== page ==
The Boy in the Well

Poem by Shaune Bornholdt


The crows’ beaks slide in so easily
As if my cheeks are milk-soaked bread.
It does not hurt. Their black eyes look at mine.
One cocks its head.

I have been in the well four days,
Three nights. I am twelve years old.
If I am dead, do I have an age?
I wish I had told

My brother, when I crawled out from the quilt
With my birthday spyglass,
That I was coming here, through woods, five hills over,
To where the grass

Pushes up, frosted, from frosted ground
And makes a space to see the stars.
The near full moon came up. I set my sight on Venus,
Then on Mars,

Stepped back and swung the glass
To find the archer. I didn’t think, there may be a well.
Cold ground opened
And I fell.

Father forgive me, the spyglass is broken.
An owl winks back at lantern glass in mud.
My hands are covered with old
And newer blood.

I clawed and clawed
At the well’s mossed sides,
I sucked the stones
I could not climb.

I heard the searchers’ cries,
Far off.
My whistle hung at bedside
In our warm loft.

Lying in mud
I smelt udders, straw, warm dung—a milking dream.
I let the open well mouth
Be my scream.


I dreamt the well my spyglass, I the eye,
The hole a lens that pointed up to show
A bird, a cloud, gold-white, blue, orange, dark rose,

Then black. No stars and a wind rising,
Shaking the sky’s black silk, a fierce song sung.
In blacker black, I dreamt a fire point formed,
White light flung

Back into time. It grew, it grew,
Piercing sphere on sphere,
A swelling rush of light, huge,
Blinding, near,

Filling the sky, then bursting—
Trailing a thousand sparks
Circling, wheeling
In the great dark,

Circling down and down around me,
A funneled whirl of light,
Whirling me up, up, out, great wheeling wheel, tilting,
Huge, upright,

And I upon it. I clung with many others to this wheel,
Sweeping moon’s pure fire, its motion slow,
Arcing down to earth. Some rose up high and laughing.
I swung low

With all who moaned, mangled, young and old.
As I looked up I saw my brother rise
But I stayed low,
My low cries

Lost in the wheel’s slow grinding.
Lost in self and soul, forlorn,
I begged release, till moonlight’s mercy took on flesh
And human form—

A young-old woman, tall, wrapped in light. She lifted me
From Fortune’s Wheel, touched my face…
Cheek’s skin on breast and the warm blood rising,
Remembered place

Of even older heaven… “Yet not the first,” she whispered.
“Recall Love’s forge, white hot,
And be recalled to Light that came before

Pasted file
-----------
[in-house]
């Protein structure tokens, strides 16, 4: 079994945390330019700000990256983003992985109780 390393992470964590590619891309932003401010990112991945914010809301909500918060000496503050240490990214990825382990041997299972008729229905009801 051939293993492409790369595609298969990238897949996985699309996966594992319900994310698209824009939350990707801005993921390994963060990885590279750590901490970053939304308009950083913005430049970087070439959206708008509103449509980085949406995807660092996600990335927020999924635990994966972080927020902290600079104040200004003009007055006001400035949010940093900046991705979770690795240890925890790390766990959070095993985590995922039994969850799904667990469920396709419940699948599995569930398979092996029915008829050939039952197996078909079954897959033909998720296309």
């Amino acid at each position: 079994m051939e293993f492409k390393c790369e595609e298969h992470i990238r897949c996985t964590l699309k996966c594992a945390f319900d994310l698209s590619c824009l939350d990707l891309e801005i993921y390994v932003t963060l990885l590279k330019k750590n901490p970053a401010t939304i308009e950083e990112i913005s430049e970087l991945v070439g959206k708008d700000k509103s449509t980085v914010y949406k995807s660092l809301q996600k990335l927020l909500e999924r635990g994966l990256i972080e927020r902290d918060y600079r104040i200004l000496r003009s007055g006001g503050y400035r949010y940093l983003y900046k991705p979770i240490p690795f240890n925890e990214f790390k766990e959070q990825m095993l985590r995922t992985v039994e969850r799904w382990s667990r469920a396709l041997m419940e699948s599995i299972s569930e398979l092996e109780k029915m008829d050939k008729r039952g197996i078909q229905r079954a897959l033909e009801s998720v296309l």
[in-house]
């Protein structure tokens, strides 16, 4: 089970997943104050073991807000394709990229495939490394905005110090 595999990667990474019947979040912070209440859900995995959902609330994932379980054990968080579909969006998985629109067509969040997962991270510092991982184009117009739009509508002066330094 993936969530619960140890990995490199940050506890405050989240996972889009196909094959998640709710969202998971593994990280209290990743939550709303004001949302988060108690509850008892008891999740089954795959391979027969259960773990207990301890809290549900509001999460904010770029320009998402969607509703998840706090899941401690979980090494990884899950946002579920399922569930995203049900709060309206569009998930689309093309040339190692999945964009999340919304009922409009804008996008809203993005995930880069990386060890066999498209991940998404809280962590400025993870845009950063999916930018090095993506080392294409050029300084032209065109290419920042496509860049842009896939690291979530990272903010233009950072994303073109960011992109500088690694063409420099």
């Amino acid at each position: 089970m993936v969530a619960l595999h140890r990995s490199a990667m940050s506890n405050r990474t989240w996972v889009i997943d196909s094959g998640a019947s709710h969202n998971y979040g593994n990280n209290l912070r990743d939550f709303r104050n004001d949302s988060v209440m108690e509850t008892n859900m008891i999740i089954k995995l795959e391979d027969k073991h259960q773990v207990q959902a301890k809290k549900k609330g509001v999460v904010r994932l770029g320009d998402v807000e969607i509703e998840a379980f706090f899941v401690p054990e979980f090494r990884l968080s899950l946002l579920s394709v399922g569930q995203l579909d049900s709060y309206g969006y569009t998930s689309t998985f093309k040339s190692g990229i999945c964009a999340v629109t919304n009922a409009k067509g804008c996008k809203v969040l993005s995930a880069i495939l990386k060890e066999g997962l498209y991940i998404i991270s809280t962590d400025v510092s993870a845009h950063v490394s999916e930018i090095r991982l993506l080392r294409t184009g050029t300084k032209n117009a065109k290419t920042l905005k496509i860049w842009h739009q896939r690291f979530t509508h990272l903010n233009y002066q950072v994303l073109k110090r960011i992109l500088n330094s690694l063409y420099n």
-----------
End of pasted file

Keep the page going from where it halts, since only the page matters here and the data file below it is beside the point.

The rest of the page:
Dark throb and clot.”

Wrapped in her robe, rocking near the moon,
I drank sweet cream. A warmth like honey filled
My heart in hers. I rested and looked down.
The night was still,

Dark, clear. First light touched Earth.
Masses formed in seas.
Rivers glistened. Paleness brushed mountains, frost
On cedar trees.

The woman’s voice was breath:
“Come. This time-being world is past.
Come with me now to changeless Light,
Held ever fast.”

Oh, breath in breath enfolded!—
All wishes in one Name.
I felt an awful straining,
Shadow towards Flame,

Yet turned once more to see
Half-glow and Earth
Where sweep of quarter-colored light
Gave shadows birth.

I leaned. I looked.
I saw a clearing shaded with a stain,
Five hills, our barn, the sheepfold near the stubbled fields,
The half-lit lane

Where searchers’ lanterns dimmed and swayed.
I saw my mother’s lamp.
“I want the Wheel,” I said. “I want the well,
Stones and damp.

Give me the changes!
I want to climb, or try to climb, be found
Or not be found
On that cold ground.”

The woman wept. She brought me down
To those five hills, this clearing, and the well.
“I will come back,” she said. She kissed me, and
Again, I fell.


Tell my brother wear my whistle, bring a pail.
Murky, groundwater and deep
My body is a well of words,
Awake, asleep,

All listening and speaking.
My father knows I did my chores.
The plow is sharp. The ram was with the ewes.
Tell how the stars

Burned in the glass. Orion’s belt
Hurts no one, Father. Listen to pain.
Late, I called out.
She never came—

That dream. Here, something will be found.
The searchers will look up to see the sky
Thickening with birds.
Black crows’ cries

Will lead them down
To sump water, ooze that bleeds
Into the ground. Here, we know
How bodies feed

On one another. Daily bread. My mother knows
My hair will line the nest.
I told her how, once, a crow shrieked, rose, then
Settled to rest

On brown-blotched eggs. I did not tell
My brother. The tree I climbed that day was tall,
The branches far apart,
And he could fall.

Listen. Spring water rising,
Well into well. In the dark
A star makes a new star in water.
Is this spark

Nothing? Like my mother’s gift,
It is flickering, but bright—
Speech is all that I have against silence
And huge night.

Tell how together
We first realized the flame,
The moment when Desire
Knows its name.

Now: Straight down.
Through the wet ember—
Words quicken in slime—begin—

Dark. A touch. A flash. A wanting.
Her gift a sound: “Light!” Blink and shudder.
“Light.” I spoke the word. It lit the lantern’s glow and
Held my mother.

Tell my brother.


American Arts Quarterly, Spring 2007, Volume 27, Number 2